Storytelling, drama and poetry as contests start at Mod

Maoilios Chaimbeul, winner of the children's book award, with granddaughter Eubha, who came second in the C46A award 11-12 years on as the Royal National Mod marked 'Literature Day
Maoilios Chaimbeul, winner of the children's book award, with granddaughter Eubha, who came second in the C46A award 11-12 years on as the Royal National Mod marked 'Literature Day
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Literature Day at the Royal National Mòd in Lochaber yesterday saw the start of the adult competitions in drama, poetry and storytelling.

Singing was also taking place in venues across the area, with the coveted Gold Medal and Silver Pendant finals being presented in the Nevis Centre.

In both the Silver Pendant and Gold Medal finals, competitors are required to sing two songs, one prescribed and one of their own choosing. In the prestigious Gold Medal finals in Stornoway last year, Carol Maclean picked up the ladies’ award, while Eachann MacEachairn won the in the men’s category.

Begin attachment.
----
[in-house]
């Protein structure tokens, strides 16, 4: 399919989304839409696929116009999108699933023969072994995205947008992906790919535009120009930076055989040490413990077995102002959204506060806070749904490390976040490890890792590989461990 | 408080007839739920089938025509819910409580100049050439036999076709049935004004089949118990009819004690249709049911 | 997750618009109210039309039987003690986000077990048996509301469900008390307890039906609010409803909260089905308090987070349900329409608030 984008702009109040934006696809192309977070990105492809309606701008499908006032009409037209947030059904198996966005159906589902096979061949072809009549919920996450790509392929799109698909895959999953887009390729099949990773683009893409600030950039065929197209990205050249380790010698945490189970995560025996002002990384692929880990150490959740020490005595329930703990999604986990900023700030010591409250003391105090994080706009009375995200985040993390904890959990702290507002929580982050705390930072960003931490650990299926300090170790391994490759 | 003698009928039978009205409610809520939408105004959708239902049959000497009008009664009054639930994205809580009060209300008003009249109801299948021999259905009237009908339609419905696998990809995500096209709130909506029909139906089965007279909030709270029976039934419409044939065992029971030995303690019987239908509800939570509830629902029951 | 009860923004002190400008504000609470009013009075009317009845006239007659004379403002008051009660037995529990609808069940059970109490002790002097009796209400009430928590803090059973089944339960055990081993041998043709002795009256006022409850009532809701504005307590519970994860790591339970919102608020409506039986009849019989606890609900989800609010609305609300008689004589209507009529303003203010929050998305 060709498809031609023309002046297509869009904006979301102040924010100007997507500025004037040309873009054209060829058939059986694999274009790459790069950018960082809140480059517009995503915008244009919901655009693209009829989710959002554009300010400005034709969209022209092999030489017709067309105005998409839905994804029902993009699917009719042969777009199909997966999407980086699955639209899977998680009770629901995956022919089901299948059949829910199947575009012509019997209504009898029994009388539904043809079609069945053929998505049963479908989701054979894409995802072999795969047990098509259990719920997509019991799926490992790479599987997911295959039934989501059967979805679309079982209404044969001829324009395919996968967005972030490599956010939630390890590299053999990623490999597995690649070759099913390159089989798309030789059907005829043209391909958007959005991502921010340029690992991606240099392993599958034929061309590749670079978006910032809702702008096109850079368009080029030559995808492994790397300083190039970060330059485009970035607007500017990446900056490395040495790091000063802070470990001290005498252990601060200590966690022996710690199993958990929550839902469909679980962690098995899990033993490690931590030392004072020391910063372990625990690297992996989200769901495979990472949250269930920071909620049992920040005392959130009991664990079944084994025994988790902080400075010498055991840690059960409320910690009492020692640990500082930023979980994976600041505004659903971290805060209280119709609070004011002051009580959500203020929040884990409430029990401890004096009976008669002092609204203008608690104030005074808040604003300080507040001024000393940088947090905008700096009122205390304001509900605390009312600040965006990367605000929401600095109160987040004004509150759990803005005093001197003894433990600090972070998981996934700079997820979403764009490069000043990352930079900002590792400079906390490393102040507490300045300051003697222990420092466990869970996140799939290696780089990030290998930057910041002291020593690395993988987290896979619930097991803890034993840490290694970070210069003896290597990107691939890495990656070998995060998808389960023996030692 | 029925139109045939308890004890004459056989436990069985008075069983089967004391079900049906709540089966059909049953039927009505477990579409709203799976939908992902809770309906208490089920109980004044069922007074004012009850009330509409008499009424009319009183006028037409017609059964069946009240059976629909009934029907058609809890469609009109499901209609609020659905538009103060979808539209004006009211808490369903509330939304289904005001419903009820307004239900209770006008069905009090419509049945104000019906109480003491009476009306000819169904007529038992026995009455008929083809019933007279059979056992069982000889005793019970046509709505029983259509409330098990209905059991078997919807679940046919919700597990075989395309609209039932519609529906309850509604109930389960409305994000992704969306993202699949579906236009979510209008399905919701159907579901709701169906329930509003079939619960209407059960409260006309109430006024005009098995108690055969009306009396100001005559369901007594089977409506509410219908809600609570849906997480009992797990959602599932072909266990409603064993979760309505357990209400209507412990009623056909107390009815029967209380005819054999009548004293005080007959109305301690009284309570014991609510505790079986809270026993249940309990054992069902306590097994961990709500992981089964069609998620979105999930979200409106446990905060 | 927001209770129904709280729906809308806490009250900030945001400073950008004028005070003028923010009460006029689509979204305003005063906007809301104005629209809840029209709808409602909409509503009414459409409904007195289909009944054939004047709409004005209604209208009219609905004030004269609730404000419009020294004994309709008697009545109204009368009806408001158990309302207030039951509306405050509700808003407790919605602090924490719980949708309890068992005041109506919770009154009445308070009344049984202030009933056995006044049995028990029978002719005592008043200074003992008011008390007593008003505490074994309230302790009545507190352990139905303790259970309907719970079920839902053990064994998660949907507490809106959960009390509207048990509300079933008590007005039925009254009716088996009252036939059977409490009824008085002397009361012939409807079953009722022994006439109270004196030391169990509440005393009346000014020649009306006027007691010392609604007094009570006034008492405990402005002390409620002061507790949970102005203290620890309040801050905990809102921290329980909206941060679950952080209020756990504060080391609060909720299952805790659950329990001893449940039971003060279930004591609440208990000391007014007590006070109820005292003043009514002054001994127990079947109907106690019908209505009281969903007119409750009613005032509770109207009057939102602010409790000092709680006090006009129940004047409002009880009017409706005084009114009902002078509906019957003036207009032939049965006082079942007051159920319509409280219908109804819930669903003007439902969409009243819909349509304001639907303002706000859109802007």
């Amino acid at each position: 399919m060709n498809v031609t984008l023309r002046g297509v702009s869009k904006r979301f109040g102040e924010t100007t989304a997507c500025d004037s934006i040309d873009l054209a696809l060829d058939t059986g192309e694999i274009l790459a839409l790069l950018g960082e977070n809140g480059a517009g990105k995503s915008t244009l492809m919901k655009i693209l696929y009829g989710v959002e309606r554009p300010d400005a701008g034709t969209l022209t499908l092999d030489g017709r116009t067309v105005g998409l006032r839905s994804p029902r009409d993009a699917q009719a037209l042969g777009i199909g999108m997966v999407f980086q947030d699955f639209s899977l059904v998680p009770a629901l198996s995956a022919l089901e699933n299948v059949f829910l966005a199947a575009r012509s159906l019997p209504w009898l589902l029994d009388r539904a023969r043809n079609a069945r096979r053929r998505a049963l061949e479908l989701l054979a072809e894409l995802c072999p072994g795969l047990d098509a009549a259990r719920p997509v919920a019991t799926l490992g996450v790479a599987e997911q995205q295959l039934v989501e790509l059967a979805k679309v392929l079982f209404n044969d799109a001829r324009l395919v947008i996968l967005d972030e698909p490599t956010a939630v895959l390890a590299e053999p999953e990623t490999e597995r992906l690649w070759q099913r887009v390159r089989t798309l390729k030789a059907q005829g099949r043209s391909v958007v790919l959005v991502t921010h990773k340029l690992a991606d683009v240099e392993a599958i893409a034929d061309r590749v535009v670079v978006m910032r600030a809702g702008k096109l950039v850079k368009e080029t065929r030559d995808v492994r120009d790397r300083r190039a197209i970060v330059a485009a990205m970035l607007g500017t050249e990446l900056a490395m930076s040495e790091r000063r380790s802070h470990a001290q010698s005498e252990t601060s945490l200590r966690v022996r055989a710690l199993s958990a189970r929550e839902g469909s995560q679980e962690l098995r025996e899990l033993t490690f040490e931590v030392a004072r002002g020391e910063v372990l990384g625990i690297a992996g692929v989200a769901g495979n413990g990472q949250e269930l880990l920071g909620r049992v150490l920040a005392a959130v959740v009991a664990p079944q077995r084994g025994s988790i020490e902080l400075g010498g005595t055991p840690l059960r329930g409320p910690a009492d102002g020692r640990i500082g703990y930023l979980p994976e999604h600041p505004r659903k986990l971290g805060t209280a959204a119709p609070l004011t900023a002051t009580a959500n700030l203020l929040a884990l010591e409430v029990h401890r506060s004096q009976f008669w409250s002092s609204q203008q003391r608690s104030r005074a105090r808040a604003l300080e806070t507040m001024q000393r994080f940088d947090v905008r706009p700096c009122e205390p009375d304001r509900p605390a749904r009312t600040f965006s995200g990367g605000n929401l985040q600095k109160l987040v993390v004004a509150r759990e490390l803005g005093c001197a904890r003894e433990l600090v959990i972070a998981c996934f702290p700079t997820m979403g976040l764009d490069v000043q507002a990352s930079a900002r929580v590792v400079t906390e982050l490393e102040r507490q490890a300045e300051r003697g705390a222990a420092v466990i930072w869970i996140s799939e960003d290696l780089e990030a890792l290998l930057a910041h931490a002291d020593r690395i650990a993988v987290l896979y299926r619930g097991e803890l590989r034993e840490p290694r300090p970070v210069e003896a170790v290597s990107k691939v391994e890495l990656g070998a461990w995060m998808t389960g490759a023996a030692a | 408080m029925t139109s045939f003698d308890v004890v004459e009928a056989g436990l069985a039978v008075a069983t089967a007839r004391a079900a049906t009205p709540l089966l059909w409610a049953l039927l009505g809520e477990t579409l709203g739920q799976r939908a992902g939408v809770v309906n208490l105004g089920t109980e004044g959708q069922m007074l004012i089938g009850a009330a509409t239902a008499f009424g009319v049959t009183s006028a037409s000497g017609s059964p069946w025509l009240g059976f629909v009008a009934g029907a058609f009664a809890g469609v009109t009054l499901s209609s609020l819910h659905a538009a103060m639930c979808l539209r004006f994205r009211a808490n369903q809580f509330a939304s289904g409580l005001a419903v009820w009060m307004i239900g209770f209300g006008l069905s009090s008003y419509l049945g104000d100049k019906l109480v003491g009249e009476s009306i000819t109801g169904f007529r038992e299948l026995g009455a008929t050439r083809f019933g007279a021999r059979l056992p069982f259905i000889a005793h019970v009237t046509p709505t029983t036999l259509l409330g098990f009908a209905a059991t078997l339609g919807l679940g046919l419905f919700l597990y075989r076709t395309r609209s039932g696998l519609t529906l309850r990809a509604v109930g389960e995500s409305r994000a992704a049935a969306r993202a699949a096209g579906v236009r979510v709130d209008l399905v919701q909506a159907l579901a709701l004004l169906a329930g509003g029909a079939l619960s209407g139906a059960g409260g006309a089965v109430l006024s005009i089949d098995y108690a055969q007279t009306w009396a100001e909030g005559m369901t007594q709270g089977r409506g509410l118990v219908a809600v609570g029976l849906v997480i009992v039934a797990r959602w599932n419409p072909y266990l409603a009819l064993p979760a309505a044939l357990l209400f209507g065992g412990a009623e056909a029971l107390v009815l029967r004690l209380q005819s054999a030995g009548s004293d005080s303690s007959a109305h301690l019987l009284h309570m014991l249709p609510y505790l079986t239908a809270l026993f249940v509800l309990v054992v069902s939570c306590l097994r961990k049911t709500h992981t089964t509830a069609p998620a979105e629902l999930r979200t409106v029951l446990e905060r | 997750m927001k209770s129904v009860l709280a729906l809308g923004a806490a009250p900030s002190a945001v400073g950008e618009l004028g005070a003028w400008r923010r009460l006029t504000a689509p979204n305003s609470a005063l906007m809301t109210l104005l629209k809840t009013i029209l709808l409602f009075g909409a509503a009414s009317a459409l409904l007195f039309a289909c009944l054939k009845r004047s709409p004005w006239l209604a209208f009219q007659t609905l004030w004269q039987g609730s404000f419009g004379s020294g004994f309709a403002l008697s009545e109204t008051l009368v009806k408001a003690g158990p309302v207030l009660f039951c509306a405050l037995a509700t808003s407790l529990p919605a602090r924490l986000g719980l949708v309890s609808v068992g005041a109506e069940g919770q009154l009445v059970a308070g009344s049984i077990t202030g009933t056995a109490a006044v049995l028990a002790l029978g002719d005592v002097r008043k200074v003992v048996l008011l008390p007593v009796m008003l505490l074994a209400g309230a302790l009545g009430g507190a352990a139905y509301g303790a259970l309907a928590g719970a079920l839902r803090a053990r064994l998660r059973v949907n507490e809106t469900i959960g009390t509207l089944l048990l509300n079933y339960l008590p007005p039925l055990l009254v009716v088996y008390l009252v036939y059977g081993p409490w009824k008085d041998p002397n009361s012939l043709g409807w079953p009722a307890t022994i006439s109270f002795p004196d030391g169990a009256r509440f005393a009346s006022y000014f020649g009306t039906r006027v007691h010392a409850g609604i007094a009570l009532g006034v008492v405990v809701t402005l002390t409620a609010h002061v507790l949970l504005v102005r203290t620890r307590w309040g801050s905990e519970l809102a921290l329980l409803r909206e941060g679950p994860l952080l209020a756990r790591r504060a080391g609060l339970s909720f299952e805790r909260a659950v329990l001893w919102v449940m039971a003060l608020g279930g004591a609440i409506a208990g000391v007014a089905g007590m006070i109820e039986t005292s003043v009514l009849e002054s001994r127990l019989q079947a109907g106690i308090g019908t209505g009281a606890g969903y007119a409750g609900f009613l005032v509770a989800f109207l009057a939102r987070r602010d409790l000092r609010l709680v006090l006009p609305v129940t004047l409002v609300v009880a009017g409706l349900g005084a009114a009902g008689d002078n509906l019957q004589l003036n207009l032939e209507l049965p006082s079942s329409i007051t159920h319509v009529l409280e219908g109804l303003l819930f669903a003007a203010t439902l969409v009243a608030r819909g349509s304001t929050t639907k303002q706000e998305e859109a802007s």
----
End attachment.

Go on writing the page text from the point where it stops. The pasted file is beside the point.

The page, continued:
Also to be awarded yesterday were prizes for the drama final, and the Gaelic Learner of the Year award.

Last year’s award was presented by HRH Prince Charles, The Lord of The Isles, to 30-year-old winner Carmine Colajezzi, from Italy. Sponsored by the Royal Highland and Agricultural Society for Scotland, the award acknowledges a Gaelic learner who has made significant steps to becoming fluent.

This year, the prize was awarded to Ross Christie, and presented by Kenneth Matheson, area director of the Royal Highland and Agricultural Society of Scotland for the Highlands.

Mr Christie started learning Gaelic just last year, and continues his studies now at Sabhal Mòr, Skye’s Gaelic higher education college.

Tuesday saw the first ever Charlie MacColl award being presented to the overall winner of the girls and boys traditional competition, for ages 16 to 18. The trophy was presented by his wife, Mairi, and son Calum, who yesterday ­competed in the Traditional Singing Competitions. Fringe events also took place yesterday, with Dr Hugh Dan MacLennan reflecting on his background growing up in Caol, in his talk From Lochaber to the National Library of Scotland.

John Morrison, chief executive of An Comunn Gàidhealach, said yesterday: “The Gaelic Learner of the Year Award is a fantastic recognition, and Ross Christie is a deserving winner.

“Two of the most prestigious awards at the Royal National Mòd take place this afternoon, and the standard of entries this year is high, so we know there will be some fantastic performances.”

Mr Matheson said: “As an charity with a remit to champion Scottish culture and well as farming, food and rural life we are proud to be associated with the Royal National Mòd and congratulate Ross on his achievement.”